Friday, January 8, 2016

The Masquerading Magician by GiGi Pandian - #review

Deciphering an ancient alchemy book is more difficult than Zoe Faust bargained for. She’d much rather be gardening and exploring her new home of Portland, Oregon—but time is running out for living gargoyle Dorian Robert-Houdin. If Zoe isn’t able to unlock the alchemy book’s secrets soon, the French gargoyle will remain awake but trapped in stone forever.

When Zoe gives herself a rare night out to attend a classic magic show that reminds her of her youth, she realizes the stage magicians are much more than they seem. A murder at the theater leads back to a string of unsolved robberies and murders in Portland’s past, and a mystery far more personal than Zoe and Dorian ever imagined.



I had a hard time starting this book.  It just didn't 'grab' me.  Luckily, The Masquerading Magician worked it's magic and I was gasping along quite happily (is that even possible?) at the predicaments into which my favorite character found themselves.  And is it coincidence that I was also reading another novel about alchemists at the same time?  (Things that make you say, "Hmmmm.")

Dorian Robert-Houdin, the snooty French gargoyle was probably my favorite character in this book.  Thanks to some latin words in an old alchemy book, his 'father' changed him from a stone prototype of the Notre-Dame gargoyles into a living, breathing being.  But he's relapsing, turning back to stone, and Zoe (who was about to be killed in Salem, having been accused of witchcraft) befriended the 'petit gargouille' and was trying to help him escape that fate.  But every stop-gap takes a little more out of her.

And her policeman boyfriend, whose mother was an herbalist in China, is too grounded in the logical and the 'real world' to believe Zoe's claims.  Most people who don't 'believe' in magic, immortality and other species of sentient beings tend to think those who do are a bit...crazy.  At one point, Max offers to find Zoe a good psychiatric counselor.  Zoe took that much better than I would.

There are equal amounts of 'supernatural' beings (live gargoyles and extremely-long-life alchemists) and the all-too-human prejudices, foibles and for some, motives.  Ms. Pandian conjures up an interesting tale that shows the good and bad of the magic and 'human' worlds coming together.  The subplot about the 'missing stone gargoyle statue' is not to be missed!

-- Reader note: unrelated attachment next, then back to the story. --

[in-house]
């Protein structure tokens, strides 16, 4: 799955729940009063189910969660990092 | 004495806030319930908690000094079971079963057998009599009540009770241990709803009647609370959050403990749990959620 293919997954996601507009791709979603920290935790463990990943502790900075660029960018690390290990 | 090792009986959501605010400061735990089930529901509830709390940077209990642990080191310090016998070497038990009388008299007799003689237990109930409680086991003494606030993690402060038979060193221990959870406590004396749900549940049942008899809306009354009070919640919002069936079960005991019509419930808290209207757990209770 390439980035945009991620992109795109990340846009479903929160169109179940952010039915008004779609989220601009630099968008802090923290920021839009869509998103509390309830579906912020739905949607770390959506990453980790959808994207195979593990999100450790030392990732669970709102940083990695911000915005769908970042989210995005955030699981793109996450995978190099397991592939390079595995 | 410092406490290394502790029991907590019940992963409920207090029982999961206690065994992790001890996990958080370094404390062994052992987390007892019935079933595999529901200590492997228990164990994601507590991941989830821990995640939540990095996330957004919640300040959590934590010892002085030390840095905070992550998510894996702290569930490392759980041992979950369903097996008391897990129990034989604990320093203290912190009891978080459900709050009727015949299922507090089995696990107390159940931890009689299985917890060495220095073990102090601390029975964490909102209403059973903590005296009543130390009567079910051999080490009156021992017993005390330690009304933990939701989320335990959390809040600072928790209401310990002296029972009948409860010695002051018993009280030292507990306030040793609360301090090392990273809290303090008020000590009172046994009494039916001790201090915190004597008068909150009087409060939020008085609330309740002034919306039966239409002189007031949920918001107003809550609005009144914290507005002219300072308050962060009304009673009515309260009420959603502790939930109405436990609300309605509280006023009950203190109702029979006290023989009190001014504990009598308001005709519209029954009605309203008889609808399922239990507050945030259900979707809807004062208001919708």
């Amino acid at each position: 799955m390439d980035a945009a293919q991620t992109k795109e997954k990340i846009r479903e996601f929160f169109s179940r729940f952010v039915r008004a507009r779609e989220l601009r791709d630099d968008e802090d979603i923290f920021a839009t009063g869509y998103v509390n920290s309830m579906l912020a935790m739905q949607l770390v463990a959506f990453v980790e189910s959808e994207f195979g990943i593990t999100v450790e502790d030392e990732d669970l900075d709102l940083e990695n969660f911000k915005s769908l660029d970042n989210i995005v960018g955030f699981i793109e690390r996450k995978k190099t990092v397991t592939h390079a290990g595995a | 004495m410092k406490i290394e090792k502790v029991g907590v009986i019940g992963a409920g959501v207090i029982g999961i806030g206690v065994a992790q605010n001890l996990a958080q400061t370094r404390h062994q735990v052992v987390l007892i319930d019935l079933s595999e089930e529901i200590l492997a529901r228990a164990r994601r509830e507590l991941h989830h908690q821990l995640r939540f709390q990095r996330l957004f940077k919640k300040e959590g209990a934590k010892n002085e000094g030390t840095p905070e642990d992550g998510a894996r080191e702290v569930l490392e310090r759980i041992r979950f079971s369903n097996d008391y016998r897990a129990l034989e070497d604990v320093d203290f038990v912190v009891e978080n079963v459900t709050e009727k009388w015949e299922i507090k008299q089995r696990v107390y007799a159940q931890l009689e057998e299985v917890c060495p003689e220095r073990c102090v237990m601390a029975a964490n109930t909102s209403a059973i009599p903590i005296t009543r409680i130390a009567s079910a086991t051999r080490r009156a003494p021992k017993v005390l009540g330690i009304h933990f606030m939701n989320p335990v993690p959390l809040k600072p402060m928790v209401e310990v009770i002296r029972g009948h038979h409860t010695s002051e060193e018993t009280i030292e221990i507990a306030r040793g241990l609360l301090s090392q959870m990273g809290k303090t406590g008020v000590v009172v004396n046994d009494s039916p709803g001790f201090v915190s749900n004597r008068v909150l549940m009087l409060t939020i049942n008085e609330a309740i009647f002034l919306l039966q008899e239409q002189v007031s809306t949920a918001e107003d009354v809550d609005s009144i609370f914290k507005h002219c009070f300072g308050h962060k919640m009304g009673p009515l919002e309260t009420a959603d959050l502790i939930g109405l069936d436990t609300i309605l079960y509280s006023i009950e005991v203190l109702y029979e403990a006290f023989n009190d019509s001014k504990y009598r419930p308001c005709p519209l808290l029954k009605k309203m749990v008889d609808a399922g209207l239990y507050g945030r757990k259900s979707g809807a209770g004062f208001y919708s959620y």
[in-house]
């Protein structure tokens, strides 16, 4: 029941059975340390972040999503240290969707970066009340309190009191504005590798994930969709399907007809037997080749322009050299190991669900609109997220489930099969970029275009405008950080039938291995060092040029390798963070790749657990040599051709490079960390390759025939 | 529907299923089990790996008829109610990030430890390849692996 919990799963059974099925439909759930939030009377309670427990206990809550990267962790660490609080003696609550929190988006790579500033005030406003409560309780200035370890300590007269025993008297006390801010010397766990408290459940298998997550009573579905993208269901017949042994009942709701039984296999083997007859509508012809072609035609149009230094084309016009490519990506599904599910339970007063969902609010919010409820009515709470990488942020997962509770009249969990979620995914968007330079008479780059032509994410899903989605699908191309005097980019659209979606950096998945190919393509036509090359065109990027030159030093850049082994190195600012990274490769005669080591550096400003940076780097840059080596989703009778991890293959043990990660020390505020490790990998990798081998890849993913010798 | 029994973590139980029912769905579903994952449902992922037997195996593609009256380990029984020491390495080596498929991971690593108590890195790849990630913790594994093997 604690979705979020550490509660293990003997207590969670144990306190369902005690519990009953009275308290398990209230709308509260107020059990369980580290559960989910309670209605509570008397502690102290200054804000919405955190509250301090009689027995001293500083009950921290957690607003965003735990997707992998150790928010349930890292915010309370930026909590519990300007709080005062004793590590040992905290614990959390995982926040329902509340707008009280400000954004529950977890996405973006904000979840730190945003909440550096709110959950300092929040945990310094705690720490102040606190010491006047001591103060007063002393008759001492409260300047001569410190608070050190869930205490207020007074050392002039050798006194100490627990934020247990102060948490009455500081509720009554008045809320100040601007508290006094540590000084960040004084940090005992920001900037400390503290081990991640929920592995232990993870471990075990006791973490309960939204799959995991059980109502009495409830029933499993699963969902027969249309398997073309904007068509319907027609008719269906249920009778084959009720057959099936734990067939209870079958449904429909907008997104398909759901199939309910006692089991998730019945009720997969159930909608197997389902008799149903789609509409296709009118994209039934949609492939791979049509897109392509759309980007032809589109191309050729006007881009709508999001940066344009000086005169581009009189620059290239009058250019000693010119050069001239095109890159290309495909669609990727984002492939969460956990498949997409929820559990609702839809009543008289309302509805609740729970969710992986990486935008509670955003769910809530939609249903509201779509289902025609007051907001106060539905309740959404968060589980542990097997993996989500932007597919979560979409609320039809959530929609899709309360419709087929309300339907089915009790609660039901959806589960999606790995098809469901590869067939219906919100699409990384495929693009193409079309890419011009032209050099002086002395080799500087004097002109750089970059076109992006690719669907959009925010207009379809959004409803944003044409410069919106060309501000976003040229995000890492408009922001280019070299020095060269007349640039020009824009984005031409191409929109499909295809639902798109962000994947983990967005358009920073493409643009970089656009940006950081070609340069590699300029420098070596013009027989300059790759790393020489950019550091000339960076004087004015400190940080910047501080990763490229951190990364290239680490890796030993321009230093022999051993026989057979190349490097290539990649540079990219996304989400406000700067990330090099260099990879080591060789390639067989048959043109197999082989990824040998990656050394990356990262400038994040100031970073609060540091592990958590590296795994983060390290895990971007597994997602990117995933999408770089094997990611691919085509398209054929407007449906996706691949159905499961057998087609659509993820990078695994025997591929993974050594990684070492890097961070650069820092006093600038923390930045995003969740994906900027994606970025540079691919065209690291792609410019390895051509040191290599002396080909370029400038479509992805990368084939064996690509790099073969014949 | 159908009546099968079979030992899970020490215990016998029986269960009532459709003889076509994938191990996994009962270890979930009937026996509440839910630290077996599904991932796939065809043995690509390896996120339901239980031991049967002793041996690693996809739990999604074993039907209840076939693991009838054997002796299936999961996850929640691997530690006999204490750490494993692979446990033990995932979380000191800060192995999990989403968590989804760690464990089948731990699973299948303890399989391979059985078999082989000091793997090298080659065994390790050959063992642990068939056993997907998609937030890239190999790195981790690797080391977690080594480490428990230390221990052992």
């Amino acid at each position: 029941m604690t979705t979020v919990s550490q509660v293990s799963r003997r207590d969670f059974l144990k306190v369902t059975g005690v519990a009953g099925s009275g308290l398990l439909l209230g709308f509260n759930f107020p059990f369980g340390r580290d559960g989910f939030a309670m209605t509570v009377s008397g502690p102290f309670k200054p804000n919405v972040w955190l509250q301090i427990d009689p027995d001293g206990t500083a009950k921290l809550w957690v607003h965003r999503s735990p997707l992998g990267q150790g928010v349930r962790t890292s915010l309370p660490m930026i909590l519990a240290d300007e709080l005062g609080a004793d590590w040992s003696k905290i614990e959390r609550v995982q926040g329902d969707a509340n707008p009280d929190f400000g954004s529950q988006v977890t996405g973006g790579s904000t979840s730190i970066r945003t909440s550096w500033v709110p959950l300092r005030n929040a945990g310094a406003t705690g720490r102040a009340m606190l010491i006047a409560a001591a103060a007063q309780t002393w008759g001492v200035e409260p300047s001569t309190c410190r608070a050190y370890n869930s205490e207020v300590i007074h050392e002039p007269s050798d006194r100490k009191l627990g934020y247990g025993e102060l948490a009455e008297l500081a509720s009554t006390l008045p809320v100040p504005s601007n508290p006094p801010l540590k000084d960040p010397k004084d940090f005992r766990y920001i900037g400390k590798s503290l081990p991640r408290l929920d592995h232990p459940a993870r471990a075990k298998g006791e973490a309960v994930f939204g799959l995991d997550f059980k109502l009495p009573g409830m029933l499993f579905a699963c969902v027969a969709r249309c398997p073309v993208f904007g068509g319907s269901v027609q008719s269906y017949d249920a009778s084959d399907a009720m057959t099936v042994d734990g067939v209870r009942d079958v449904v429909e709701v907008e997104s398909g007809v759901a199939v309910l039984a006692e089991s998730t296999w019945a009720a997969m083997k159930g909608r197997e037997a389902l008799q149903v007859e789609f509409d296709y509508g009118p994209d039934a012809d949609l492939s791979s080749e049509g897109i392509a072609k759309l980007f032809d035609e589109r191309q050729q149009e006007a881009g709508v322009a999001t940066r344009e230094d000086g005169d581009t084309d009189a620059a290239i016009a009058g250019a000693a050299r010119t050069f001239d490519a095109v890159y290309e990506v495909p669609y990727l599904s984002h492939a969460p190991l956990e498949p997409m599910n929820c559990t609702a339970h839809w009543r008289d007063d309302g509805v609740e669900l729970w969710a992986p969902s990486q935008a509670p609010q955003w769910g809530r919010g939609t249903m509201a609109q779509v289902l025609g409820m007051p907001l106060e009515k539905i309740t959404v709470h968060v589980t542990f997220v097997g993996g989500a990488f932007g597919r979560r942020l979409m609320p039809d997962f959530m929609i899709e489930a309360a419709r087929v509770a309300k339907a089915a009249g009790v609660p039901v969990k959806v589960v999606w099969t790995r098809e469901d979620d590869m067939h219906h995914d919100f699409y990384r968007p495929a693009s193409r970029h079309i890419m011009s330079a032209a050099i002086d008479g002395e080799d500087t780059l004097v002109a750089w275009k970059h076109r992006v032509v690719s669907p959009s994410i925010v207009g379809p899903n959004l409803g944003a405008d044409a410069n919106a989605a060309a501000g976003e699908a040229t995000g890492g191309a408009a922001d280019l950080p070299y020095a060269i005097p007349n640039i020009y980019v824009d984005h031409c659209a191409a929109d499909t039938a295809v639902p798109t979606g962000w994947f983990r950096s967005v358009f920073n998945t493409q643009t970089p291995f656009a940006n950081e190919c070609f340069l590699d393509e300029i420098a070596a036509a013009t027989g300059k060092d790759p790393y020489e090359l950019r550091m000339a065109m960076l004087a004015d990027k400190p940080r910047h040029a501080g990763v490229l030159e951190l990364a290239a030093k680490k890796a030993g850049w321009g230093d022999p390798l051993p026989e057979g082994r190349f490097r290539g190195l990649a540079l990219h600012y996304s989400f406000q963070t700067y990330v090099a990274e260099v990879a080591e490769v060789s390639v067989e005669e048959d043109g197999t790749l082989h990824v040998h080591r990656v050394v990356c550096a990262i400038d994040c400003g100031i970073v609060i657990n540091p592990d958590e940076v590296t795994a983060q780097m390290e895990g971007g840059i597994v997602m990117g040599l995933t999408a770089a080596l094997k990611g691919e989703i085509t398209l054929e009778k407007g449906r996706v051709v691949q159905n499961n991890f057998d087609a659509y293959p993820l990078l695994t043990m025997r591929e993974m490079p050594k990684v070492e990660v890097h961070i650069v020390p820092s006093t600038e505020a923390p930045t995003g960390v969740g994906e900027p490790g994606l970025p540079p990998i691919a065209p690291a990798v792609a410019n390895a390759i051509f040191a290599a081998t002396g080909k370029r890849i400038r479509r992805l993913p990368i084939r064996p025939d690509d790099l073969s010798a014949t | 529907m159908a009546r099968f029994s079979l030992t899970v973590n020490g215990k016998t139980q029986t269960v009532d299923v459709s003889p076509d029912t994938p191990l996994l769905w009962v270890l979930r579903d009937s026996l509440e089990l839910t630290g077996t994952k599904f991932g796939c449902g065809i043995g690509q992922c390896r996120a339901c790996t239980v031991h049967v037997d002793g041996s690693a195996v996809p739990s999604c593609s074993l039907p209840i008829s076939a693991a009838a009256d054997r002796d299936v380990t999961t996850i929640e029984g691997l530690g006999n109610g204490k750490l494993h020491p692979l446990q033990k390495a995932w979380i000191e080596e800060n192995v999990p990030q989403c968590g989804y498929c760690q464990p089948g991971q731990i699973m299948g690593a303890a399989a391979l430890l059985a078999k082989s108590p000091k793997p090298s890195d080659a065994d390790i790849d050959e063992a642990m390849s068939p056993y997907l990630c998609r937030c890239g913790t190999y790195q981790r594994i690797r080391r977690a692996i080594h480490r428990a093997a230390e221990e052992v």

USA Today bestselling author Gigi Pandian spent her childhood being dragged around the world by her cultural anthropologist parents, and now lives in the San Francisco Bay Area. She’s the author of the Jaya Jones Treasure Hunt mystery series (Artifact,Quicksand) and the Accidental Alchemist mysteries (The Accidental Alchemist and The Masquerading Magician).

Gigi’s debut mystery was awarded a Malice Domestic Grant, the follow-up won the Left Coast Crime Rose Award, and her short fiction has been short-listed for Agatha and Macavity awards. A breast cancer diagnosis in her thirties taught her two important life lessons: healing foods can taste amazing, and life’s too short to waste a single moment. Find her online at



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(Disclosure:  I received a copy of this book from the author and publishers via Great Escapes Virtual Book Tours in exchange for my unbiased reivew.  Post may contain affiliate links.)


  1. Thanks so much for taking the time to review the book! I love that you were reading another book about alchemists at the same time :)

  2. Interesting review, it sounds like a good read

  3. Sounds like a good read. Nice review.

  4. I don't think I have read nearly enough books about alchemists for my liking. I am gonna have to fix that at some point! Even though this one got off to a shaky start, I am glad to know it worked out for you in the end and then you could continue to really enjoy it!

    1. Thanks, Olivia-Savannah! Sometimes books start like that for me, but I usually wind up liking them. Luckily, this was one of those!